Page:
A lot of spin, not much data in the coverage of the US-Turkey visa suspensions | The Knife Media

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(The Knife Media) Imagine a friend tells you about a disagreement two people are having: “I knew their relationship had soured, but I didn’t know the rift was this major. One day they’re fine, and then suddenly they’re in a major standoff!”

We didn’t make up the terms in red — they’re what Bloomberg used to describe the recent U.S. and Turkey visa suspensions, and the supposed state of bilateral relations. Notice the impression these terms create and how they stretch or shrink the imagination, while actually giving you little or no data about the issue itself. That’s often what spin does in news reporting.

The other three articles we analyzed also used several dramatic terms to describe the news of the suspensions. (For more examples, click here). These outlets called the situation a:

  • confrontation (The New York Times)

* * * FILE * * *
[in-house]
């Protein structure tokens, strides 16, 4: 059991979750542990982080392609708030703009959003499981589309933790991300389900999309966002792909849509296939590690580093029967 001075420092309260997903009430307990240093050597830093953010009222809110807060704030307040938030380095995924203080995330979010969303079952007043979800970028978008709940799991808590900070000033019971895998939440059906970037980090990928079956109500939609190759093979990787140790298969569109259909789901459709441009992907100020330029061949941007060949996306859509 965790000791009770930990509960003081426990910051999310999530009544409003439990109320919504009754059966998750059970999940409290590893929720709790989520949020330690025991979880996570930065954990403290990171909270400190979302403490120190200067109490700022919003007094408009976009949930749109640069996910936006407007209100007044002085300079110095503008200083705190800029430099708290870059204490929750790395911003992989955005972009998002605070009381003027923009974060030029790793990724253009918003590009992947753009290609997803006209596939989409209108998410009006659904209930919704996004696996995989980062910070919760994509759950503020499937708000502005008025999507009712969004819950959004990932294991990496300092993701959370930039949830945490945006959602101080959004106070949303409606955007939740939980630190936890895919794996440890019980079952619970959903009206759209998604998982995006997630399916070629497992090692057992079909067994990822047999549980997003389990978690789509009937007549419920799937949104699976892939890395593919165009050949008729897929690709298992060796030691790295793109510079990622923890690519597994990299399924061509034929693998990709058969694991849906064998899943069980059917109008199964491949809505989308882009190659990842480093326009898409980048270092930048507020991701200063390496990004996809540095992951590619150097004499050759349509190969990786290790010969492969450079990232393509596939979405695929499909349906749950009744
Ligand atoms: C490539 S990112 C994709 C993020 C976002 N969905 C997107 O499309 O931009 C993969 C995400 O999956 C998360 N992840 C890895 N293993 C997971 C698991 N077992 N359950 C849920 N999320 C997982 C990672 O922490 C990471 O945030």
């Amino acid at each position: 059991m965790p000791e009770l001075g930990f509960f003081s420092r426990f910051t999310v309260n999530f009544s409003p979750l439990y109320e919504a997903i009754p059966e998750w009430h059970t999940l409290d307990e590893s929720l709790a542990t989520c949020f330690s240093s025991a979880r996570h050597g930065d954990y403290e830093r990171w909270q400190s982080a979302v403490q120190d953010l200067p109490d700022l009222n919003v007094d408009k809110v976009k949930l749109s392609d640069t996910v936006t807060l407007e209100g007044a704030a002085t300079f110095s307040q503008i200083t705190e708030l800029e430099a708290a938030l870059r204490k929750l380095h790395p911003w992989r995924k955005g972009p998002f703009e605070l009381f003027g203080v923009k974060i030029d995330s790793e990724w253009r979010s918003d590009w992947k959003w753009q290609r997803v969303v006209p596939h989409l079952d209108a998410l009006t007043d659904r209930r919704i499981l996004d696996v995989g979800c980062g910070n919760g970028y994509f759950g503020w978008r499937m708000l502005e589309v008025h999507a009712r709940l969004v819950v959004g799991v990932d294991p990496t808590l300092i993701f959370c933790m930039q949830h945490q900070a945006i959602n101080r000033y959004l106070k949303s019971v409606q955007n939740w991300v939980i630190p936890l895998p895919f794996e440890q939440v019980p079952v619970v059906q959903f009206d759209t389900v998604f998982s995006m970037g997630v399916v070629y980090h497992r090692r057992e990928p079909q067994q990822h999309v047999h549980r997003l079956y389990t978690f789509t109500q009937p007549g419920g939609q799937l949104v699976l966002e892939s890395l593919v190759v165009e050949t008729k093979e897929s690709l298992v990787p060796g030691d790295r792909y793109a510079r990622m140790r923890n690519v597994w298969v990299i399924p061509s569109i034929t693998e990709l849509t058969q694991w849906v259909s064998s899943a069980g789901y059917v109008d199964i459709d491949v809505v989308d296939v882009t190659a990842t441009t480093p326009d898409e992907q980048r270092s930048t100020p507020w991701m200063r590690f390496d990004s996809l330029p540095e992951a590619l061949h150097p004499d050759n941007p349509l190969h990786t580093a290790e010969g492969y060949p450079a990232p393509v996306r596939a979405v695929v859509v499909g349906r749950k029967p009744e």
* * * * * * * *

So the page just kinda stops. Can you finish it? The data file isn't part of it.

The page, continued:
• tit-for-tat (CNN, Financial Times)

  • quarrel (The New York Times)

  • diplomatic spat (Financial Times)

  • escalating visa spat (CNN)

  • growing dispute (The New York Times)

  • escalating diplomatic row (CNN)

  • dramatic downturn (Financial Times)

  • a minor diplomatic tiff [that] threatened to flare into a full diplomatic standoff (The New York Times)

Compare those spin terms to the two data points we gathered across the four articles: One, the U.S.’ visa suspension doesn’t mean Turkish citizens are barred from entering the country; the ban only applies to new visa applications filed in Turkey. In other words, Turkish citizens could apply for and receive U.S. visas outside of Turkey. Two, the U.S.’ suspension is “unprecedented” for Turkey, with no such occurrence in “decades,” according to a former Turkish ambassador to the E.U. (For information on other visa suspensions the U.S. has enacted, read our Context section below.)

The dramatic descriptions above don’t compare to the data in terms of informing us about the situation. That’s the trade-off between sensationalism and fact-based reporting.

Written by Leah Mottishaw and Ivy Nevares

Edited by Ivy Nevares and Jens Erik Gould

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